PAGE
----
Resolution Statement 00674-17 Robertson v

    • Date complaint received

      15th June 2017

    • Outcome

      Resolved - IPSO mediation

    • Code provisions

      1 Accuracy, 2 Privacy, 3 Harassment

Resolution Statement 00674-17 Robertson v

Summary of complaint

1. Colin Robertson complained to the Independent Press Standards Organisation that breached Clause 1 (Accuracy), Clause 2 (Privacy) and Clause 3 (Harassment) in an article headlined “VILE VLOGGER Racist who polluted YouTube with ­hate-filled videos unmasked as jobless Scottish student who lives with his dad”, published on 9 January 2017.

2. The article reported that the identity of the complainant, an online blogger who had published videos on his YouTube channel, “Millennial Woes”, had been revealed, after he had addressed a conference at the National Policy Institute in Washington DC. The article referred to the complainant, and his videos, as “racist”, “vile”, “hate filled” and promoting “hatred of black people, Jews and women”.

3. The complainant expressed concern that the article had inaccurately referred to him as “racist”. He said that the newspaper’s characterisation of his videos as “vile” was inaccurate, because the material contained within them was innocuous. The complainant said that in those circumstances, it was inaccurate for the articles to report that he was “hateful”, or that his YouTube videos were “hate-filled”.

4. The newspaper did not accept a breach of the Code. The publication provided a number of links to a selection of videos which the complainant had published on his YouTube channel. It said that these videos demonstrated that the characterisation of the complainant’s views, and the description of his videos as set out in the articles, were justified.

Relevant Code provisions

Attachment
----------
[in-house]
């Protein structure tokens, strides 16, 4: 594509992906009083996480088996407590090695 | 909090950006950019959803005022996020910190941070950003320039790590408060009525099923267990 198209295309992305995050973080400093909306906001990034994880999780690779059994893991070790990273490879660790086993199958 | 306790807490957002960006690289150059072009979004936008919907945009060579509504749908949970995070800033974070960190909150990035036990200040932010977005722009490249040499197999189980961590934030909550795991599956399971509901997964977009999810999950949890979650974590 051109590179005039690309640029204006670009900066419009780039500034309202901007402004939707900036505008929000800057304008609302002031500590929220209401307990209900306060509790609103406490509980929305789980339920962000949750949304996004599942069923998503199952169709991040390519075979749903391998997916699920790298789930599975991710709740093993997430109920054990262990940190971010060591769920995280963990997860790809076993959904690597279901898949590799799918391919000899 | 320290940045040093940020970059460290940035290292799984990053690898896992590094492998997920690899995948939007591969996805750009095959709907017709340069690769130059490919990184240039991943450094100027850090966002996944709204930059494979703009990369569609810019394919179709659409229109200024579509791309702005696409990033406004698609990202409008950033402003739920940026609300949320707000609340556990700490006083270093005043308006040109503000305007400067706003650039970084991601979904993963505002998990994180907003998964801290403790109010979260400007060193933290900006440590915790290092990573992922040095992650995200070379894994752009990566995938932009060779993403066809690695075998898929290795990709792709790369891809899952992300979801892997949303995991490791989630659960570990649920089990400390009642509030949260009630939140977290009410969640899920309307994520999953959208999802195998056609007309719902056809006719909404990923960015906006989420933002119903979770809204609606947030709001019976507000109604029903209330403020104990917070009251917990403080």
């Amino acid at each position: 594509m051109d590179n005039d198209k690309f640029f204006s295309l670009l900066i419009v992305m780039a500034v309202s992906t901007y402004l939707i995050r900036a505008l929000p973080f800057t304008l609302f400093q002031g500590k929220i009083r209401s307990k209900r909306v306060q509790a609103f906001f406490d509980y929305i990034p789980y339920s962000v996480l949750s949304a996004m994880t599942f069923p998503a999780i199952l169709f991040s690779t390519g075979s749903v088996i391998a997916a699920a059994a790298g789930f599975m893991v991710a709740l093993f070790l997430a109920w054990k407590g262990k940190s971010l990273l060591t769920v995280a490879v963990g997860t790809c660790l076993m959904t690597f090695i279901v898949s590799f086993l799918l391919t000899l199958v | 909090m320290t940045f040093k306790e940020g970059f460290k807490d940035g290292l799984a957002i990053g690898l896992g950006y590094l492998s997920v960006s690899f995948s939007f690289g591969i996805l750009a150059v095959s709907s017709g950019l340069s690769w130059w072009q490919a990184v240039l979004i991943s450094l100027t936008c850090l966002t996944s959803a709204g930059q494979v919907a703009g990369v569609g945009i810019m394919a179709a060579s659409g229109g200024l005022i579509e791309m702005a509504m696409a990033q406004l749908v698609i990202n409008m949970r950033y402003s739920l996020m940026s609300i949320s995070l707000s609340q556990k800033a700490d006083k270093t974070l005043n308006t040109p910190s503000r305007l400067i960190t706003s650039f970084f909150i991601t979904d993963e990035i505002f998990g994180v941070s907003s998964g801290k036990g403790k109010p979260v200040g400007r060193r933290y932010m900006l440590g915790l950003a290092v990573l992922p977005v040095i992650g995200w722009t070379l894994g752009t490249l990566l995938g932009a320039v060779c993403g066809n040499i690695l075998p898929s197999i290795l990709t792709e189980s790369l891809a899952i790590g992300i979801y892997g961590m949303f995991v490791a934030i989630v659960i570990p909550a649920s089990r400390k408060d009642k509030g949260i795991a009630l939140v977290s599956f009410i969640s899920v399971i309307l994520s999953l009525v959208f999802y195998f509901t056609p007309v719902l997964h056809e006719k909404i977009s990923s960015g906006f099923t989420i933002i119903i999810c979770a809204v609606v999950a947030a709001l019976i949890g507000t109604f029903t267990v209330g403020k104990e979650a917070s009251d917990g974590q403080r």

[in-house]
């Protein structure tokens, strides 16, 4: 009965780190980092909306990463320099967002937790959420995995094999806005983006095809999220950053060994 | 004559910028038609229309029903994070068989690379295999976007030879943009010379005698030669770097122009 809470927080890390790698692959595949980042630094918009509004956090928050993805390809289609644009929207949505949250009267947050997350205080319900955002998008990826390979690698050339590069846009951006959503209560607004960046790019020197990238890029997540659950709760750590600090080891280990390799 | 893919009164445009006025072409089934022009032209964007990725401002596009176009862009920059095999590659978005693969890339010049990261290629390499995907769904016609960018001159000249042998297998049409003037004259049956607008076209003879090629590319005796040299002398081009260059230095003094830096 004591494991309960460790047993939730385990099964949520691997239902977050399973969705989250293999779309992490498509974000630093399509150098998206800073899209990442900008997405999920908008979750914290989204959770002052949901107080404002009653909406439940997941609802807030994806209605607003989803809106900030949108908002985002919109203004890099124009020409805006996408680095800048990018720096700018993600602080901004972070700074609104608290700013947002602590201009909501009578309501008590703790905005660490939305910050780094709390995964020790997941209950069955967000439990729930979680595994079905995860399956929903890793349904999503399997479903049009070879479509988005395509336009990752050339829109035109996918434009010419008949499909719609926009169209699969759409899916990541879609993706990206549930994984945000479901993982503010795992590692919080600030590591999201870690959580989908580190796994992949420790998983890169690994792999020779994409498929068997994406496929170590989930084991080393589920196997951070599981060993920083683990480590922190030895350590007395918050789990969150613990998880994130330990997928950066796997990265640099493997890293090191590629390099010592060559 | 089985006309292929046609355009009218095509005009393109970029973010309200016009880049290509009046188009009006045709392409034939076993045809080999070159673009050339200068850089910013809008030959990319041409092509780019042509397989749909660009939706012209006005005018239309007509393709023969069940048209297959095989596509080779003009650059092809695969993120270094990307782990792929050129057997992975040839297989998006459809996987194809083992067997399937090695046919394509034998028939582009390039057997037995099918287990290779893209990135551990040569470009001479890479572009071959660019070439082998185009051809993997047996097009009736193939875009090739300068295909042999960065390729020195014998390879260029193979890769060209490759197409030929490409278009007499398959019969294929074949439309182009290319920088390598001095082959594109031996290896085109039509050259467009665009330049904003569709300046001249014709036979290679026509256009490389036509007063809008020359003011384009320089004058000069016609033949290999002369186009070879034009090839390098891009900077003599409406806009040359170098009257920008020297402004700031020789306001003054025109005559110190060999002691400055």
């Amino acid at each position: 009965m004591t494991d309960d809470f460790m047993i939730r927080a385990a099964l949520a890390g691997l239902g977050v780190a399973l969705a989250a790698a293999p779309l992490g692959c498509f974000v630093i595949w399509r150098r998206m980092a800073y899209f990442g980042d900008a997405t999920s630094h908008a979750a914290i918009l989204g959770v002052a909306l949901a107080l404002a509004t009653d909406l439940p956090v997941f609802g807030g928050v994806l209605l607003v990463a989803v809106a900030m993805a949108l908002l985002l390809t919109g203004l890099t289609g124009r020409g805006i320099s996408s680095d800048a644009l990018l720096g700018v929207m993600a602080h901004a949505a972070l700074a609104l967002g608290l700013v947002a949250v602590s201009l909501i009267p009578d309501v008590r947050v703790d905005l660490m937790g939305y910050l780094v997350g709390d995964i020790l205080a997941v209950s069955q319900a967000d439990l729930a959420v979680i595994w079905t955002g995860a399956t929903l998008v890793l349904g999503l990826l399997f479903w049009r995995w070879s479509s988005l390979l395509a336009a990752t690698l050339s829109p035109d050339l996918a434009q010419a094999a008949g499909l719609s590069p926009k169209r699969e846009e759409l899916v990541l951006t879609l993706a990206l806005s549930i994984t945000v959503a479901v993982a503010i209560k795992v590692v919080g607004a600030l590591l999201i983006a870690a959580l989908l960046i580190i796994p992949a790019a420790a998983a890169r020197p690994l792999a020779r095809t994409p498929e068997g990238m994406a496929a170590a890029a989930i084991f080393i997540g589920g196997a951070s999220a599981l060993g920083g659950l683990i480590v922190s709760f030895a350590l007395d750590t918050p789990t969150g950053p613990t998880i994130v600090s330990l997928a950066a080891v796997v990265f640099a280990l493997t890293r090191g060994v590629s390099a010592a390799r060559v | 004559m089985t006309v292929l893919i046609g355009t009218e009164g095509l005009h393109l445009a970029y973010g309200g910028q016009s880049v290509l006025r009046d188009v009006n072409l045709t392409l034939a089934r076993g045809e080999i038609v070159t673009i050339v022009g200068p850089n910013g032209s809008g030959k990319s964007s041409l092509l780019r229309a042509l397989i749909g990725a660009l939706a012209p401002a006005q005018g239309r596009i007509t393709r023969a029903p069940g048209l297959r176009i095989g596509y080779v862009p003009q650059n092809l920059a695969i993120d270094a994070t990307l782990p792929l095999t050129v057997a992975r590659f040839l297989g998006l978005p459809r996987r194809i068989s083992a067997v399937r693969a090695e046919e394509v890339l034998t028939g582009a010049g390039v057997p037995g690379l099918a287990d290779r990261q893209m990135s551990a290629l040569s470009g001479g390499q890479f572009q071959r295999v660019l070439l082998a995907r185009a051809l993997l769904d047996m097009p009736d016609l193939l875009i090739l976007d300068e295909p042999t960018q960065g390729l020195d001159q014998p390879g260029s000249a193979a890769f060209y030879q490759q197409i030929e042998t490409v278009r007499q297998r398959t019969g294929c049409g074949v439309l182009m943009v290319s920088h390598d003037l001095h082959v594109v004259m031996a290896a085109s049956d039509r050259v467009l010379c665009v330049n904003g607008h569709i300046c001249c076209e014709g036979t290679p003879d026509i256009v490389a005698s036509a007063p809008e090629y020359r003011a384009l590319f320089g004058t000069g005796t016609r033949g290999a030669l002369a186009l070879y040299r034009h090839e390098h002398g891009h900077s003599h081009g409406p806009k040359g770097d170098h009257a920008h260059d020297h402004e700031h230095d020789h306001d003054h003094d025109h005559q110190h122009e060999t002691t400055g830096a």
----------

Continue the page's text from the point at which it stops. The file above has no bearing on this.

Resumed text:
5. Clause 1 (Accuracy)

i) The Press must take care not to publish inaccurate, misleading or distorted information or images, including headlines not supported by the text.

ii) A significant inaccuracy, misleading statement or distortion must be corrected, promptly and with due prominence, and — where appropriate — an apology published. In cases involving IPSO, due prominence should be as required by the regulator.

iii) A fair opportunity to reply to significant inaccuracies should be given, when reasonably called for.

iv) The Press, while free to editorialise and campaign, must distinguish clearly between comment, conjecture and fact.

Clause 2* (Privacy)

(i) Everyone is entitled to respect for his or her private and family life, home, health and correspondence, including digital communications.

(ii) Editors will be expected to justify intrusions into any individual’s private life without consent. Account will be taken of the complainant’s own public disclosures of information.

Clause 3* (Harassment)

i) Journalists must not engage in intimidation, harassment or persistent pursuit.

ii) They must not persist in questioning, telephoning, pursuing or photographing individuals once asked to desist; nor remain on property when asked to leave and must not follow them. If requested, they must identify themselves and whom they represent.

iii)  Editors must ensure these principles are observed by those working for them and take care not to use non-compliant material from other sources.

Mediated outcome

6. The complaint was not resolved through direct correspondence between the parties. IPSO therefore began an investigation into the matter.

7. During IPSO’s investigation of the complaint, the newspaper offered to publish the following statement from the complainant, on the online article:

I do not accept that my videos are "hate-filled".  I do not hate any group in society, and it is not in and of itself racist or hateful to put one's own people first.  To hold an ethno-nationalist or ethno-centric position is entirely legitimate and does not make somebody "vile".  What I express in my videos are normal views that, I believe, are shared (whether openly or not) by a large segment of the British public.  I would urge readers to look up my material online - especially the forthcoming "Statements" series - and judge for themselves.

8. The complainant said this would resolve his complaint to his satisfaction.

9. As the complaint was successfully mediated, the Complaints Committee did not make a determination as to whether there had been any breach of the Code.

Date compliant received: 14/01/2017
Date complaint concluded by IPSO: 12/05/2017